“Now be careful, Dale,” she chided, “You could hurt yourself, getting stitches. Remember that it’s always really unreasonably painful to have them removed.”
She popped like a soap bubble, and Dill paused. Did he really want to do this? Maybe he should go to a doctor; they had better thread which wouldn’t hurt as much to take out…
He looked down, grimacing, to remove the twisty-ties from himself, but he noticed that he had absent-mindedly left his navy-blue jacket on, and the stitches were securing it tightly to his body. How silly of himself! He sighed and decided to go to his workplace, even though he knew the morning’s events would do a bit to shake up his day.
Dill’s workplace was a colorful, pyramid-shaped tent that sat in the attic of the Canvas Products building in downtown Idaho Falls, where he and six Spanish-speaking nuns from Brazil manufactured building blocks for children. They all had a yellow relief of the letter “A” on one side and a banana on the other. Sometimes Dill accidentally dropped them.
Dill sat in his cubicle and typed at his computer. He must have fainted, for the next thing he knew he was waking up again, lying on a table with his jacket gone. Edna, who was a stone-faced Theremin addict, had probably called a doctor. Within moments, a wise-looking young man entered Dill’s section of the tent, confirming this, wearing a blue mask and latex gloves.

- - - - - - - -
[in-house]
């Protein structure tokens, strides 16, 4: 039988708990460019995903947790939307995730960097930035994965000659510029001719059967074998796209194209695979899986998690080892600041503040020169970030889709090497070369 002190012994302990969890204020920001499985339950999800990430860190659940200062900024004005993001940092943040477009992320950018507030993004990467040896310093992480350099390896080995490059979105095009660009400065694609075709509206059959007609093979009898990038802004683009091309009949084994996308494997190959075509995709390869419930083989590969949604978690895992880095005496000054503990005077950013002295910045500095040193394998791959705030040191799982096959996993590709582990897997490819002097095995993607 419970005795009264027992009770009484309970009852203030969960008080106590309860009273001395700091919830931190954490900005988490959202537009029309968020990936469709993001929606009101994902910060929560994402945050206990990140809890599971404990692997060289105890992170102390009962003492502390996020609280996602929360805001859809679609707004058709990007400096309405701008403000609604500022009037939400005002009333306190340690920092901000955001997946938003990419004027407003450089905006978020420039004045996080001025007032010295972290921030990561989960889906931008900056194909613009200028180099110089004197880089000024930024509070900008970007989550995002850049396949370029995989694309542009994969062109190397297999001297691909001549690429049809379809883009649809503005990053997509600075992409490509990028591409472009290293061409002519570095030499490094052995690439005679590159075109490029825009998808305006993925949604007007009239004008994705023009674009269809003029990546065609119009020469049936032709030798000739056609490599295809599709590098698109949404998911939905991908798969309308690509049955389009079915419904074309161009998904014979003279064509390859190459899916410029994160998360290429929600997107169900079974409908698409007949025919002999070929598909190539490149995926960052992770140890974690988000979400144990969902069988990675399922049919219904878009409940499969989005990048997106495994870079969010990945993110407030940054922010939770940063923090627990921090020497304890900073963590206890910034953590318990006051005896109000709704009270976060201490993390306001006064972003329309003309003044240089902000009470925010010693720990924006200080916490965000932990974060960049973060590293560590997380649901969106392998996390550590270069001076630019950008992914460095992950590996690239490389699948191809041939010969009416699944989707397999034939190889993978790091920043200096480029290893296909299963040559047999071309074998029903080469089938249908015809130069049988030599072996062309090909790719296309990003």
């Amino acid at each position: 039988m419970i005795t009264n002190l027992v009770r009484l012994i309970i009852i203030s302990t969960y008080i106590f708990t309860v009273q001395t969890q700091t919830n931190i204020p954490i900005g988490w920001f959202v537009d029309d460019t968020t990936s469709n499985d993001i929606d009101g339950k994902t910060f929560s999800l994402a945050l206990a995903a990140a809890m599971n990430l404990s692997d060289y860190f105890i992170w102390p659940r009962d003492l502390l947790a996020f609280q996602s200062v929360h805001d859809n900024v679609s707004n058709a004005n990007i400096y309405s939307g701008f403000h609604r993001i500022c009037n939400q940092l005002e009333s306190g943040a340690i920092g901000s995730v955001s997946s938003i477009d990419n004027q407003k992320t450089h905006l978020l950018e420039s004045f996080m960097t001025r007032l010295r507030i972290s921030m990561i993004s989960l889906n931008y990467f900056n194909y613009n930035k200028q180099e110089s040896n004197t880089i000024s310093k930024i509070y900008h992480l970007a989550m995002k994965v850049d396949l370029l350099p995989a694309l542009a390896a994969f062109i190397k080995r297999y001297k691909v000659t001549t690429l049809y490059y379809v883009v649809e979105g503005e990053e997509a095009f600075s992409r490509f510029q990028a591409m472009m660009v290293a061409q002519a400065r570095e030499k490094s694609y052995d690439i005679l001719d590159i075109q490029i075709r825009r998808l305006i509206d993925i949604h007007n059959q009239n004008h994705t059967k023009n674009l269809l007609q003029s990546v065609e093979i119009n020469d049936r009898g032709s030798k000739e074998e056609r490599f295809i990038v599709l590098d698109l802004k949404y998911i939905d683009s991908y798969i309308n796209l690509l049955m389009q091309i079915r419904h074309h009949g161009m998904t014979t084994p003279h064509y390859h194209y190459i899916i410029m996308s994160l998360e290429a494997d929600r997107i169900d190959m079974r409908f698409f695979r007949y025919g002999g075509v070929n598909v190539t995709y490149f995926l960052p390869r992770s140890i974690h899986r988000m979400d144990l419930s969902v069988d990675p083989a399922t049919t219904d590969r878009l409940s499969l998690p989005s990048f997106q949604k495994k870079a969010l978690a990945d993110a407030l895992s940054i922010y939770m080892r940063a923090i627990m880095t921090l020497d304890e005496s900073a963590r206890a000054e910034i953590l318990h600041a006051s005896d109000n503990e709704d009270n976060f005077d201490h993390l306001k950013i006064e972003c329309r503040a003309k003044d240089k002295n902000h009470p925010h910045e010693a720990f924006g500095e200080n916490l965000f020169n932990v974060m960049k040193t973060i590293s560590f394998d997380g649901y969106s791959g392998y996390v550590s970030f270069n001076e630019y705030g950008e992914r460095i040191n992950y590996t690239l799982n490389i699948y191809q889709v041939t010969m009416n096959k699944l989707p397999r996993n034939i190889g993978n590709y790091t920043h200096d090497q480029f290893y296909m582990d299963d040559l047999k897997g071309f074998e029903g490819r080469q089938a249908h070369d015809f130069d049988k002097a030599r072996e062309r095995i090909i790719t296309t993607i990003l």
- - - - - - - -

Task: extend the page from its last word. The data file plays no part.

“All right, who called for open-heart surgery!” he called excitedly.
“Um, I don’t need open-heart surgery,” Dill said nervously, “I just need this to be fixed.”
He gestured. The young doctor seemed disappointed.
“Oh, is that all?”
He moved closer to Dill, inspected the wound, made a little picture frame with his thumbs and index fingers to look at it through, then nodded authoritatively.
“I can fix this in a few hours. Here, drink this stuff.”
He handed Dill an ampoule of crystal-clear liquid, which Dill drank and realized was only vodka mixed with rubbing alcohol and hydrogen peroxide and a dash of paprika. He could make that at home.
Dill fell into a hazy, feverish, blurry world of hallucination and weird prickly feelings, and awoke some time later feeling as though he’d been asleep for exactly seventeen years.
“Good timing!” the doctor said, “Flex your stomach muscles, and see if the stitches hold!”
Dill hesitated fearfully, then grunted in compliance...

 At this point in the dream, the author’s brain decided that it was an appropriate time to wake him up. The world will never know how it ends, because he feels that he is entirely too sane to complete it consciously, and that a sequel is unlikely to present itself.

The End

© Copyright 2018 Atticus J. Pennyfarthing. All rights reserved.